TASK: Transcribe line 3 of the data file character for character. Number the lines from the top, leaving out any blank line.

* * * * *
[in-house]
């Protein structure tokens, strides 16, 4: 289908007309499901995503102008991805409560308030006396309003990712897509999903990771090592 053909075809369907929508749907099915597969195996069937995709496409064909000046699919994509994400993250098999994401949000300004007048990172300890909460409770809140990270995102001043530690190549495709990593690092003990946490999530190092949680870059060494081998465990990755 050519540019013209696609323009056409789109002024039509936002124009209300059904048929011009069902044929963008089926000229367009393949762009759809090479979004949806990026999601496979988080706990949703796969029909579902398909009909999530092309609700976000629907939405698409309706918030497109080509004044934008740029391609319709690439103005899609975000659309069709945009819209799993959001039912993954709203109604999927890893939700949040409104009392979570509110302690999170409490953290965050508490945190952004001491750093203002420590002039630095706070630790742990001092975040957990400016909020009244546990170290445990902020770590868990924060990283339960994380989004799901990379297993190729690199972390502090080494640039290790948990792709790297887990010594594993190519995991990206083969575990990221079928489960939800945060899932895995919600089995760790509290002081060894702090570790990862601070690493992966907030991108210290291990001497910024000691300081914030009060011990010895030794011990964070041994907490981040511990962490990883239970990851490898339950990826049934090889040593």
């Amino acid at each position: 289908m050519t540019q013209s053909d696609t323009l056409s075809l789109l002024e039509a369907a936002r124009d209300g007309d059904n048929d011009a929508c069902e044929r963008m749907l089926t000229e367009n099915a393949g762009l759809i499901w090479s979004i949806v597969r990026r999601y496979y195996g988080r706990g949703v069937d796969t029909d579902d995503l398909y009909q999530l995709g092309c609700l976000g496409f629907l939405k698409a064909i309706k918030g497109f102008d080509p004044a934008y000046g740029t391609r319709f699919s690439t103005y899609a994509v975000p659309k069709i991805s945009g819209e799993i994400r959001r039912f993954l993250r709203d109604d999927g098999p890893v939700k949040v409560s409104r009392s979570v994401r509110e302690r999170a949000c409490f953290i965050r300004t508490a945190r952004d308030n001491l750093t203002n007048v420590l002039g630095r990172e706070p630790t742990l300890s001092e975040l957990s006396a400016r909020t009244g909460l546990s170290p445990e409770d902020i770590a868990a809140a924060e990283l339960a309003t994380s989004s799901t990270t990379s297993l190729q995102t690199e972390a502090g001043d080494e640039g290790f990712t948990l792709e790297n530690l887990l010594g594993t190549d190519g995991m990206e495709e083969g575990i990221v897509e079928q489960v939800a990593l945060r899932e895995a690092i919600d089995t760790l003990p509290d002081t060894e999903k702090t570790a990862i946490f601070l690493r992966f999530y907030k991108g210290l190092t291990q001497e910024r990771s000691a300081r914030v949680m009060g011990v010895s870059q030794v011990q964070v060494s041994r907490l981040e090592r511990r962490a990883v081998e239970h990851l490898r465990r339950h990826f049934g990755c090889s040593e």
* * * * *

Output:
């Amino acid at each position: 289908m050519t540019q013209s053909d696609t323009l056409s075809l789109l002024e039509a369907a936002r124009d209300g007309d059904n048929d011009a929508c069902e044929r963008m749907l089926t000229e367009n099915a393949g762009l759809i499901w090479s979004i949806v597969r990026r999601y496979y195996g988080r706990g949703v069937d796969t029909d579902d995503l398909y009909q999530l995709g092309c609700l976000g496409f629907l939405k698409a064909i309706k918030g497109f102008d080509p004044a934008y000046g740029t391609r319709f699919s690439t103005y899609a994509v975000p659309k069709i991805s945009g819209e799993i994400r959001r039912f993954l993250r709203d109604d999927g098999p890893v939700k949040v409560s409104r009392s979570v994401r509110e302690r999170a949000c409490f953290i965050r300004t508490a945190r952004d308030n001491l750093t203002n007048v420590l002039g630095r990172e706070p630790t742990l300890s001092e975040l957990s006396a400016r909020t009244g909460l546990s170290p445990e409770d902020i770590a868990a809140a924060e990283l339960a309003t994380s989004s799901t990270t990379s297993l190729q995102t690199e972390a502090g001043d080494e640039g290790f990712t948990l792709e790297n530690l887990l010594g594993t190549d190519g995991m990206e495709e083969g575990i990221v897509e079928q489960v939800a990593l945060r899932e895995a690092i919600d089995t760790l003990p509290d002081t060894e999903k702090t570790a990862i946490f601070l690493r992966f999530y907030k991108g210290l190092t291990q001497e910024r990771s000691a300081r914030v949680m009060g011990v010895s870059q030794v011990q964070v060494s041994r907490l981040e090592r511990r962490a990883v081998e239970h990851l490898r465990r339950h990826f049934g990755c090889s040593e």